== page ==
The video of the song “Sinners” was recorded in a peculiar way when you were visiting Pompeii. What inspired of the ruins to make a video out of it?

As a former archaeologist, Pompeii has always captivated Çağla. It is like the raw material of songs we create, a fusion of melancholy and fire. The aura we feel in Pompeii is precisely composed of these two elements. In Pompeii, fire/lava in this case symbolizes both the natural disaster that occurred and the passionate atmosphere the city once experienced.

Most of our self-directed music videos are set in ancient, crumbling ruins or historical locations because we want them to truly reflect the emotion of the songs. Having a show in Salerno, only half an hour away from Pompeii, was a sign for us to go there and shoot the video for “Sinners”.

Before the new album, you have done a cover of The Sisters of Mercy’s “Marian”, how was the idea born? Any other classic that you would like to cover?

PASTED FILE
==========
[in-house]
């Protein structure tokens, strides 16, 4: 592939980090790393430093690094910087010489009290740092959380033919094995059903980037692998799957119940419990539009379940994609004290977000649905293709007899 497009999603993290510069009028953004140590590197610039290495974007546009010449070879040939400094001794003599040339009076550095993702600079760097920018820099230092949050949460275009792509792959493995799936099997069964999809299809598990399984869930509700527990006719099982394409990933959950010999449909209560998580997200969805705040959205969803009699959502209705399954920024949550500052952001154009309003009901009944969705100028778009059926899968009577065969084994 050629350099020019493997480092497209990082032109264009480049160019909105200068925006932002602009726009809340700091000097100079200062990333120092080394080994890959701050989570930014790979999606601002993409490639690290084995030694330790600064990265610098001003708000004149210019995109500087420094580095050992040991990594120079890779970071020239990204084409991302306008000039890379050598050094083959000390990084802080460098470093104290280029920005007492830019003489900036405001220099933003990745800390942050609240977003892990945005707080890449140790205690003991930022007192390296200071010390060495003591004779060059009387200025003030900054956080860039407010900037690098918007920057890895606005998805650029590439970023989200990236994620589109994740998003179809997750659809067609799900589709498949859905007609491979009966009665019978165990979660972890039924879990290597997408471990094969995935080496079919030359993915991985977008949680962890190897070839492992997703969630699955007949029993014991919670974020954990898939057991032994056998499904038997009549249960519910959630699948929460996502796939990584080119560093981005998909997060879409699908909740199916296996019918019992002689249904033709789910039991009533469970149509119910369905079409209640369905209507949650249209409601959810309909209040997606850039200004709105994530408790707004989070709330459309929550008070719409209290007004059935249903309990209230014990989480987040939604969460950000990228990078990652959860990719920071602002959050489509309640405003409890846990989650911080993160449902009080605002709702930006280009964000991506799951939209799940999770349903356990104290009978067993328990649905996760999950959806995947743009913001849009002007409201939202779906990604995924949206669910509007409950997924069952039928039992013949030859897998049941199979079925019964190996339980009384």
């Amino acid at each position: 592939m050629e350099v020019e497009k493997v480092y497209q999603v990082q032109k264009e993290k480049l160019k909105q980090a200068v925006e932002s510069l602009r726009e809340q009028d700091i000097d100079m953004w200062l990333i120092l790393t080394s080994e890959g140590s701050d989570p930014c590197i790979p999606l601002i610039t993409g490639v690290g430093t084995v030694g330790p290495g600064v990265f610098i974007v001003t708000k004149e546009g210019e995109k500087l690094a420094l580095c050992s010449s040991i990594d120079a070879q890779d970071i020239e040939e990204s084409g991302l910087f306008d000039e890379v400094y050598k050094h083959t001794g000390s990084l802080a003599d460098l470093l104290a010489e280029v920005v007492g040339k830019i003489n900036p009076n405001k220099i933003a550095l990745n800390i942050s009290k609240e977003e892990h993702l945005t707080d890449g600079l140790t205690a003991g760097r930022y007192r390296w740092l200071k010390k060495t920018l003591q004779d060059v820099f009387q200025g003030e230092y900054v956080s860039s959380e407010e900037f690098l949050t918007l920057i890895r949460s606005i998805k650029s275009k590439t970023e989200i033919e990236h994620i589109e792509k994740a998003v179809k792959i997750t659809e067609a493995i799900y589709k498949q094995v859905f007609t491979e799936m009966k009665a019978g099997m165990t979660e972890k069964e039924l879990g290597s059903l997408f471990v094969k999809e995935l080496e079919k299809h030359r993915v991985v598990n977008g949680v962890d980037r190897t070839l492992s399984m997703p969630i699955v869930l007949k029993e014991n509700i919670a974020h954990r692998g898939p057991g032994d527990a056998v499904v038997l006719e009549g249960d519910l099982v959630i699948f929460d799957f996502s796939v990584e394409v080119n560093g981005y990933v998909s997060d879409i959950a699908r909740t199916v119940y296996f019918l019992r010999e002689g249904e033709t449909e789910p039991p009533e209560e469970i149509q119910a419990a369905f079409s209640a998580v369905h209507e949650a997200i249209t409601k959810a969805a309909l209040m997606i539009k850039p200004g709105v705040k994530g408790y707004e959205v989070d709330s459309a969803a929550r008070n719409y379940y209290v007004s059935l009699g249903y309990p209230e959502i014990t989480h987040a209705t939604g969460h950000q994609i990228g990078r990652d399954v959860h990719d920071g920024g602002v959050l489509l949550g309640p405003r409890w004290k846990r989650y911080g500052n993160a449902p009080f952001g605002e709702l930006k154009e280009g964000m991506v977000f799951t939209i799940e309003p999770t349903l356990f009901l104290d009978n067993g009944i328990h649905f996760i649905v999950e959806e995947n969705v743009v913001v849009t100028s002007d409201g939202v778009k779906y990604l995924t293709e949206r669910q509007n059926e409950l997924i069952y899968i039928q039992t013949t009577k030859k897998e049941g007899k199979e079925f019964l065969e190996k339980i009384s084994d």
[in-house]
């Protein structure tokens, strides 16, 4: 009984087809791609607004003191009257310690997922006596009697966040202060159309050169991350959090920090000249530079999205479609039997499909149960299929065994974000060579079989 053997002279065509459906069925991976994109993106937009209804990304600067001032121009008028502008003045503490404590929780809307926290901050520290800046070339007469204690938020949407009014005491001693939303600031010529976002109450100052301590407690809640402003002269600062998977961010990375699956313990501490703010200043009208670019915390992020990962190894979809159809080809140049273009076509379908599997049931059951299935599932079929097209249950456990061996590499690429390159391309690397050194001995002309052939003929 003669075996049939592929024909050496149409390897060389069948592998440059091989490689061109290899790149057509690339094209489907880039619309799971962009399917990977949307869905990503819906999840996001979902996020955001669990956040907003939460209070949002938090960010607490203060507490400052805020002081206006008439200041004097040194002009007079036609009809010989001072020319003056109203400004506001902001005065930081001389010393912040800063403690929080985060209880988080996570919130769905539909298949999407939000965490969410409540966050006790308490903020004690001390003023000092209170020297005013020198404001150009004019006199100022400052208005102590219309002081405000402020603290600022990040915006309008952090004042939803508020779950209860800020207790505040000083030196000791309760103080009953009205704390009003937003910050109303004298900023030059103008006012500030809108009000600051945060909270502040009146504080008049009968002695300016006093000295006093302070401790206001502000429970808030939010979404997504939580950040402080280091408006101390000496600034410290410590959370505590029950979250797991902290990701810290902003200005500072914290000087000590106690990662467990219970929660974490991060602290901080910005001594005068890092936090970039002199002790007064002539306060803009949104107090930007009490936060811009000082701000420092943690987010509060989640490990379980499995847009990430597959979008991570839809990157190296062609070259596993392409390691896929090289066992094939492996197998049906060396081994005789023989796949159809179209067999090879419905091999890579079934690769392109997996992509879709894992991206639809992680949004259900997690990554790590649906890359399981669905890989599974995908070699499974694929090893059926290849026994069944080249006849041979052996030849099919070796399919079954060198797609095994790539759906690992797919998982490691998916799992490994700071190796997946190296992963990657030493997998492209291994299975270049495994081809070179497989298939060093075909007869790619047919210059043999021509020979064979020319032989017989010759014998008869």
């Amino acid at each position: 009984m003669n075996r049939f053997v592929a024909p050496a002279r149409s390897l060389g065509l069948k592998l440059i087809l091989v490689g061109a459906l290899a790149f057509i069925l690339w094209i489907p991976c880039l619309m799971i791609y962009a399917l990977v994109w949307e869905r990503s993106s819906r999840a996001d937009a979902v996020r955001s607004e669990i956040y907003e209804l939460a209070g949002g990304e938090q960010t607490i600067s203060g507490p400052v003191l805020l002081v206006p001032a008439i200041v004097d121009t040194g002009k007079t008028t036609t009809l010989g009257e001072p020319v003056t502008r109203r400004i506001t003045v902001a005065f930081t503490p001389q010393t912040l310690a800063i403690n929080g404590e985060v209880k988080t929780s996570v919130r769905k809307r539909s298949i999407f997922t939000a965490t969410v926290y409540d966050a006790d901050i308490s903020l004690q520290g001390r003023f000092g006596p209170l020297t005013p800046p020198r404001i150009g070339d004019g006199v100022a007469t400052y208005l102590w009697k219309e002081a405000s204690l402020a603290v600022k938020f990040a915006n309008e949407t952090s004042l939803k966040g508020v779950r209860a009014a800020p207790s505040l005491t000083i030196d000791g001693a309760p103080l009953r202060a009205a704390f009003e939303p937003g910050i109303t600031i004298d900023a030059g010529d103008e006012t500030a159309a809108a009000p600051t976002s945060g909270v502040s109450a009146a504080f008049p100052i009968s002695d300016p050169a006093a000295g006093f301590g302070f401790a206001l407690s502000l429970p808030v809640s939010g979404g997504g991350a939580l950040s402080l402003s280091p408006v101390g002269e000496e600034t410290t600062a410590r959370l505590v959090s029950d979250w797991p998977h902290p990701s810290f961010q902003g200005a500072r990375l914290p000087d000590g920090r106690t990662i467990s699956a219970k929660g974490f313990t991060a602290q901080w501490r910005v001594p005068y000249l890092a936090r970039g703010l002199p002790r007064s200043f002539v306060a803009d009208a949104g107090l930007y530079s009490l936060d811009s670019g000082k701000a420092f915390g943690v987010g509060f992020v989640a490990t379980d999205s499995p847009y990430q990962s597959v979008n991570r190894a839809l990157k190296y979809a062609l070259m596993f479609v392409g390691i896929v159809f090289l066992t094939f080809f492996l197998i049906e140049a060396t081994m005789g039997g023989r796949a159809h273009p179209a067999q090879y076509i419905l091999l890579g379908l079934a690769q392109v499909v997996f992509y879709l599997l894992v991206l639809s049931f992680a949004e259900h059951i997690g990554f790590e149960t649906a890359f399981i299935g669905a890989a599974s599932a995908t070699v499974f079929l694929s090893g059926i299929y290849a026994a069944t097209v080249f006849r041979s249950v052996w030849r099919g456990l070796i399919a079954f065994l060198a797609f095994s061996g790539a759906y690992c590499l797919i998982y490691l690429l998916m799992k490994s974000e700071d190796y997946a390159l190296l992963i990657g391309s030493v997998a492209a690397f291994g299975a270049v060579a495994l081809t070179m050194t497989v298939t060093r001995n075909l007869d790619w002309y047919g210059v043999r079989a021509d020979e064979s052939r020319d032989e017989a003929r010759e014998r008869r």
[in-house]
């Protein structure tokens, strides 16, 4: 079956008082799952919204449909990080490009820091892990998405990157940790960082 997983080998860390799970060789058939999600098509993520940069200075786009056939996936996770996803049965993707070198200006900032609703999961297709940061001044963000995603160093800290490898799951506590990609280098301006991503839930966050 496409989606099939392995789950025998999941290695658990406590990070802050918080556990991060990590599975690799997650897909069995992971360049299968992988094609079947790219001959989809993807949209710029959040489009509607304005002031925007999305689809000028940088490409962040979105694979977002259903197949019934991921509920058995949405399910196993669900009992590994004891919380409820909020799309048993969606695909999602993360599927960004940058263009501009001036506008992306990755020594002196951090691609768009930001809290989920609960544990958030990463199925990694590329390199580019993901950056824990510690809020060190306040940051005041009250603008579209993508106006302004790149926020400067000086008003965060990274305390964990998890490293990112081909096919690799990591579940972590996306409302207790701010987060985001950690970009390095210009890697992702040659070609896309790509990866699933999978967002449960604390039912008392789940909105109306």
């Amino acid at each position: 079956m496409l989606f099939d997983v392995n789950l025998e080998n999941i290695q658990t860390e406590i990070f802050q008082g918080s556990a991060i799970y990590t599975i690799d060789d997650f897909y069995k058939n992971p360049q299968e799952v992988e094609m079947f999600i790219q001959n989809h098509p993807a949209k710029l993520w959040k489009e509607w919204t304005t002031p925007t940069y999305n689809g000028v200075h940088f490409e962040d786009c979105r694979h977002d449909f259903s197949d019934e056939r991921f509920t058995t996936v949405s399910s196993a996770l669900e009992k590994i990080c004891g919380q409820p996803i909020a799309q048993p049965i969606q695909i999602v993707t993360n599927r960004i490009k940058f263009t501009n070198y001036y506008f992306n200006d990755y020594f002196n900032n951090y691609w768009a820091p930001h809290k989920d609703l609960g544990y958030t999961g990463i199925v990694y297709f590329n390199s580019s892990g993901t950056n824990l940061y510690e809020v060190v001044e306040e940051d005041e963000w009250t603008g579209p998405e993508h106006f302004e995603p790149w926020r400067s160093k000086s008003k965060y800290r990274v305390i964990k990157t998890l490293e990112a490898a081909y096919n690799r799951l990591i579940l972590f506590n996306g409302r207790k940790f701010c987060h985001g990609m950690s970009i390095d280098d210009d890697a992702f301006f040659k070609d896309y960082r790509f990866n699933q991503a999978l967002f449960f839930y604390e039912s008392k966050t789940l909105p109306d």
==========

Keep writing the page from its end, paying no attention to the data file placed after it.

We usually act based on our emotions. The idea of a cover song wasn’t planned; during that time, “Marian” often filled our emotional void, so we decided to share it while playing at home. There isn’t currently any other thought of another cover song.

The band has made a remix for This Eternal Decay, the first one ever if I am not wrong. Can you please tell us more about how was your approach to remixing? Do you would like to make more?

—Yes, it’s our first remix. When it comes to discussions about remixing, it excites us a lot because trusting others with your own piece is a challenging situation. First and foremost, we try to create a version that we ourselves would enjoy and adapt our own sound. It involves considering the BPM of the track and starting with guitars, for example. Since it’s a piece created by someone else, it’s certainly a stressful process, but being able to look at the track from an outsider’s perspective and attempting to give it a different direction adds another layer of challenge.

Çağla, you have collaborated with two Italian projects, Terminal Serious and Chemical Waves, what can you please tell us about this? We have been following Chemical Waves’ music for a while.

It is always a pleasure to collaborate with other projects, it gives us a different perspective